Staff Publications

Staff Publications

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    'Staff publications' is the digital repository of Wageningen University & Research

    'Staff publications' contains references to publications authored by Wageningen University staff from 1976 onward.

    Publications authored by the staff of the Research Institutes are available from 1995 onwards.

    Full text documents are added when available. The database is updated daily and currently holds about 240,000 items, of which 72,000 in open access.

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Record number 533806
Title Theorizing Change - Mapping Stakeholders’ Perspectives. on the Ecosystem Services Project in Huamantanga, Peru
Author(s) Cieslik, Katarzyna; Dewulf, A.R.P.J.
Event Resilience Frontiers for Global Sustainability, Stockholm, 2017-08-20/2017-08-22
Department(s) WASS
Knowledge Technology and Innovation
Public Administration and Policy
Publication type Contribution in proceedings
Publication year 2017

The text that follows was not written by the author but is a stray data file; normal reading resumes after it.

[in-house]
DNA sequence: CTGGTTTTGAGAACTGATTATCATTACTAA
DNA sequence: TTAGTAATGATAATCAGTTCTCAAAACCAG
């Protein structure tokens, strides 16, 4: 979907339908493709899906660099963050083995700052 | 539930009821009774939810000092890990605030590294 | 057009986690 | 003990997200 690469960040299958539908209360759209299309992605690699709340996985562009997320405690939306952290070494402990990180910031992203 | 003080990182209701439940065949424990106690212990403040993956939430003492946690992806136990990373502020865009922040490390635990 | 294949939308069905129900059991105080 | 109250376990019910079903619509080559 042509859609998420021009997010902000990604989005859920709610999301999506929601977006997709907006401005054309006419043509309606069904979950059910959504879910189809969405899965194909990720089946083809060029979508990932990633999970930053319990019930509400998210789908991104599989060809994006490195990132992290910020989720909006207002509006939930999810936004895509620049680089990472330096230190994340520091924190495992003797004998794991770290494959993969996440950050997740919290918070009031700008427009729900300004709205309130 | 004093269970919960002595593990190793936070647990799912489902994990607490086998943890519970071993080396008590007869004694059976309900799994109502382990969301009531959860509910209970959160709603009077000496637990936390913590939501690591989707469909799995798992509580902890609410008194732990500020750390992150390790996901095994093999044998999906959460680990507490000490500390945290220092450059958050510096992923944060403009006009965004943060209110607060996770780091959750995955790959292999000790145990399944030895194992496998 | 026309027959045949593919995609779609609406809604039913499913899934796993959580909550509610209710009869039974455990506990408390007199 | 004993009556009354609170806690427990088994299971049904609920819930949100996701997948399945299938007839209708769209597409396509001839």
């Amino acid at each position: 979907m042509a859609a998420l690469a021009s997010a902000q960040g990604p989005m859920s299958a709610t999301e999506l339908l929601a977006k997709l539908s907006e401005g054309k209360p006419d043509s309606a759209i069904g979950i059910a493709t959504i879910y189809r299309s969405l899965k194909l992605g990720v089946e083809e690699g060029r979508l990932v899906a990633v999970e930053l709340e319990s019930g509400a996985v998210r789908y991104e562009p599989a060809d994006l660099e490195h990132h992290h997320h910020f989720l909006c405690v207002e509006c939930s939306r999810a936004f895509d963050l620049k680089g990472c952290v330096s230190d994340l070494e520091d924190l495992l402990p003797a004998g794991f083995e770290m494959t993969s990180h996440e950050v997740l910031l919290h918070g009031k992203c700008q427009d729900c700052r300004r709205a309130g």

Abstract Social programs are based on explicit or implicit assumptions of how and why a certain intervention will work. Recently, these assumptions have captured the attention of academics and practitioners alike, sparking sudden interest in the so called theories of change (ToCh). By illustrating how each intermediate outcome links to another in a logical and/or chronological flow, ToCh are explanations of how certain groups of stakeholders expect to reach a commonly understood long-term goal. In this research, we take the comprehensive case study of a recent ecosystem services project in Huamantanga, Peru, as a strategic site to illustrate the diversity of perceptions and assumptions around the project’s theory (ies) of change held by a heterogeneous group of stakeholders. Founded by the British research consortium, Ecosystem Services for Poverty Alleviation (ESPA), the intervention built upon launching a community-led environmental virtual observatory (EVO): an open technology platform for ecosystem knowledge generation and exchange. While in principle, ToCh represents a welcome effort of organizations to explore and represent change in a way that reflects a systemic understanding of development, practitioners’ experience points to the threats of its unquestioned application. External application of ToChs imposes a pre-defined project logic model and irrevocably reduces complex social reality to a clear-cut range of project deliverables. The pressure to be policy-relevant and to deliver a range of specific impacts, while well-intentioned, may also deter investigation of alternative sets of assumptions about the change process. With the use of ethnographic data, narrative interviews and focus group discussions with the project's stakeholders (Huamantanga community members, the researchers, practitioners and founders), we attempt to explore these ‘alternative assumptions’, conceptualizing ToCh not as a product, but as an ongoing process of reflection and dialogue, a path of practice-informed scientific exploration.
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